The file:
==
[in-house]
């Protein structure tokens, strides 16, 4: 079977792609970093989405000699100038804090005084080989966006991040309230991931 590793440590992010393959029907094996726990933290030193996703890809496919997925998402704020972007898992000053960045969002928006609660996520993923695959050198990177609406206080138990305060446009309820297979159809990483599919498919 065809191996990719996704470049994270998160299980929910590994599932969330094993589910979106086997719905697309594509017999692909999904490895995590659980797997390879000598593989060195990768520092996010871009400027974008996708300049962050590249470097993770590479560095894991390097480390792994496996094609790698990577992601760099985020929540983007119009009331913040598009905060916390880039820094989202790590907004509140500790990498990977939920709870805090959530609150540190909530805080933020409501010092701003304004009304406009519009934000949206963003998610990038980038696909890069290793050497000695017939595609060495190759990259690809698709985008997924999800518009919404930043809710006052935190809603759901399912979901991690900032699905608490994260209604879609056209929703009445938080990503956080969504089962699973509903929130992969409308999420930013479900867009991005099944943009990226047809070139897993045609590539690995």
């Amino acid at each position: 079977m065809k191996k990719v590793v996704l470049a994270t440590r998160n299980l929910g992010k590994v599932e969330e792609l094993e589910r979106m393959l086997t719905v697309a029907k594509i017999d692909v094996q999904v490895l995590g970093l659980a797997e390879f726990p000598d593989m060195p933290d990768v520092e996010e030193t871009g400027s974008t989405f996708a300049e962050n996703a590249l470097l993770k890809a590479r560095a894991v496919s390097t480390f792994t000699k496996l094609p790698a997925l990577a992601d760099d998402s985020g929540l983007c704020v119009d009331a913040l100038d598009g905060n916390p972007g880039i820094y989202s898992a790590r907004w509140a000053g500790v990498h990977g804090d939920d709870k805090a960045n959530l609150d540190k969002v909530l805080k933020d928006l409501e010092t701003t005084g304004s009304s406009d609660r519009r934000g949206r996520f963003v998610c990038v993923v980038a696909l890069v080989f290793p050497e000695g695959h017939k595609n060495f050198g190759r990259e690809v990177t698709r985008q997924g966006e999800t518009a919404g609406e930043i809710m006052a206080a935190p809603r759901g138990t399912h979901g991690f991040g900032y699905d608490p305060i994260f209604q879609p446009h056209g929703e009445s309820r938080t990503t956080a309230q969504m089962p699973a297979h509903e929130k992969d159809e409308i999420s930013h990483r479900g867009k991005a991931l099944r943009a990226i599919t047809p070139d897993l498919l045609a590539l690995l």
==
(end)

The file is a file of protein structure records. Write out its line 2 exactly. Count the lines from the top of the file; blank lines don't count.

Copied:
């Protein structure tokens, strides 16, 4: 079977792609970093989405000699100038804090005084080989966006991040309230991931 590793440590992010393959029907094996726990933290030193996703890809496919997925998402704020972007898992000053960045969002928006609660996520993923695959050198990177609406206080138990305060446009309820297979159809990483599919498919 065809191996990719996704470049994270998160299980929910590994599932969330094993589910979106086997719905697309594509017999692909999904490895995590659980797997390879000598593989060195990768520092996010871009400027974008996708300049962050590249470097993770590479560095894991390097480390792994496996094609790698990577992601760099985020929540983007119009009331913040598009905060916390880039820094989202790590907004509140500790990498990977939920709870805090959530609150540190909530805080933020409501010092701003304004009304406009519009934000949206963003998610990038980038696909890069290793050497000695017939595609060495190759990259690809698709985008997924999800518009919404930043809710006052935190809603759901399912979901991690900032699905608490994260209604879609056209929703009445938080990503956080969504089962699973509903929130992969409308999420930013479900867009991005099944943009990226047809070139897993045609590539690995």